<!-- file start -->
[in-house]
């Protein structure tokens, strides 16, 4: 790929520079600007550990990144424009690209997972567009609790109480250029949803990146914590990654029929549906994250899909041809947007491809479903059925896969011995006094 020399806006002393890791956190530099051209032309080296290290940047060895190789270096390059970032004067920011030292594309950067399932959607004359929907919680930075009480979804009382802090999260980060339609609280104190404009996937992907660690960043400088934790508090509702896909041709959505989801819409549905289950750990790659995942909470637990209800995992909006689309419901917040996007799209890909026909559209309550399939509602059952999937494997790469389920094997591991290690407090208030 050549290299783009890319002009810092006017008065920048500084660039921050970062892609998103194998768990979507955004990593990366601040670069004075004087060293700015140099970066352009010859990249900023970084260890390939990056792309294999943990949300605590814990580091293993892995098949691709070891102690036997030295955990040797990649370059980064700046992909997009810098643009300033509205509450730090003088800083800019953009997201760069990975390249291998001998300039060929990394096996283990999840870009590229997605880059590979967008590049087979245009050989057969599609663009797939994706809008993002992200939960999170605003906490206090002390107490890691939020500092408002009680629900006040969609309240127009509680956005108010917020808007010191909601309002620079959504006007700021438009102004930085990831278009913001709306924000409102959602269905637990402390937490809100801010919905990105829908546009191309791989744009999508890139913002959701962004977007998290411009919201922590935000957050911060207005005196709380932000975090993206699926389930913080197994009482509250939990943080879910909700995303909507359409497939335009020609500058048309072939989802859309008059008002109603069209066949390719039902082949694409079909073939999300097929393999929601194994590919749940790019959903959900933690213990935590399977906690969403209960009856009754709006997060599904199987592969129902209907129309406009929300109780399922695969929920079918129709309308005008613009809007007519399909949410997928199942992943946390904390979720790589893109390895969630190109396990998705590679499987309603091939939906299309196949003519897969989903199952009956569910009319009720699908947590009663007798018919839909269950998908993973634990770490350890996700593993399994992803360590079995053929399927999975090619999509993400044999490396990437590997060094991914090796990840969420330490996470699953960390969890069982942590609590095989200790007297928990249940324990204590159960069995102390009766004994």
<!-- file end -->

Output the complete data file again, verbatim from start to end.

[in-house]
């Protein structure tokens, strides 16, 4: 790929520079600007550990990144424009690209997972567009609790109480250029949803990146914590990654029929549906994250899909041809947007491809479903059925896969011995006094 020399806006002393890791956190530099051209032309080296290290940047060895190789270096390059970032004067920011030292594309950067399932959607004359929907919680930075009480979804009382802090999260980060339609609280104190404009996937992907660690960043400088934790508090509702896909041709959505989801819409549905289950750990790659995942909470637990209800995992909006689309419901917040996007799209890909026909559209309550399939509602059952999937494997790469389920094997591991290690407090208030 050549290299783009890319002009810092006017008065920048500084660039921050970062892609998103194998768990979507955004990593990366601040670069004075004087060293700015140099970066352009010859990249900023970084260890390939990056792309294999943990949300605590814990580091293993892995098949691709070891102690036997030295955990040797990649370059980064700046992909997009810098643009300033509205509450730090003088800083800019953009997201760069990975390249291998001998300039060929990394096996283990999840870009590229997605880059590979967008590049087979245009050989057969599609663009797939994706809008993002992200939960999170605003906490206090002390107490890691939020500092408002009680629900006040969609309240127009509680956005108010917020808007010191909601309002620079959504006007700021438009102004930085990831278009913001709306924000409102959602269905637990402390937490809100801010919905990105829908546009191309791989744009999508890139913002959701962004977007998290411009919201922590935000957050911060207005005196709380932000975090993206699926389930913080197994009482509250939990943080879910909700995303909507359409497939335009020609500058048309072939989802859309008059008002109603069209066949390719039902082949694409079909073939999300097929393999929601194994590919749940790019959903959900933690213990935590399977906690969403209960009856009754709006997060599904199987592969129902209907129309406009929300109780399922695969929920079918129709309308005008613009809007007519399909949410997928199942992943946390904390979720790589893109390895969630190109396990998705590679499987309603091939939906299309196949003519897969989903199952009956569910009319009720699908947590009663007798018919839909269950998908993973634990770490350890996700593993399994992803360590079995053929399927999975090619999509993400044999490396990437590997060094991914090796990840969420330490996470699953960390969890069982942590609590095989200790007297928990249940324990204590159960069995102390009766004994």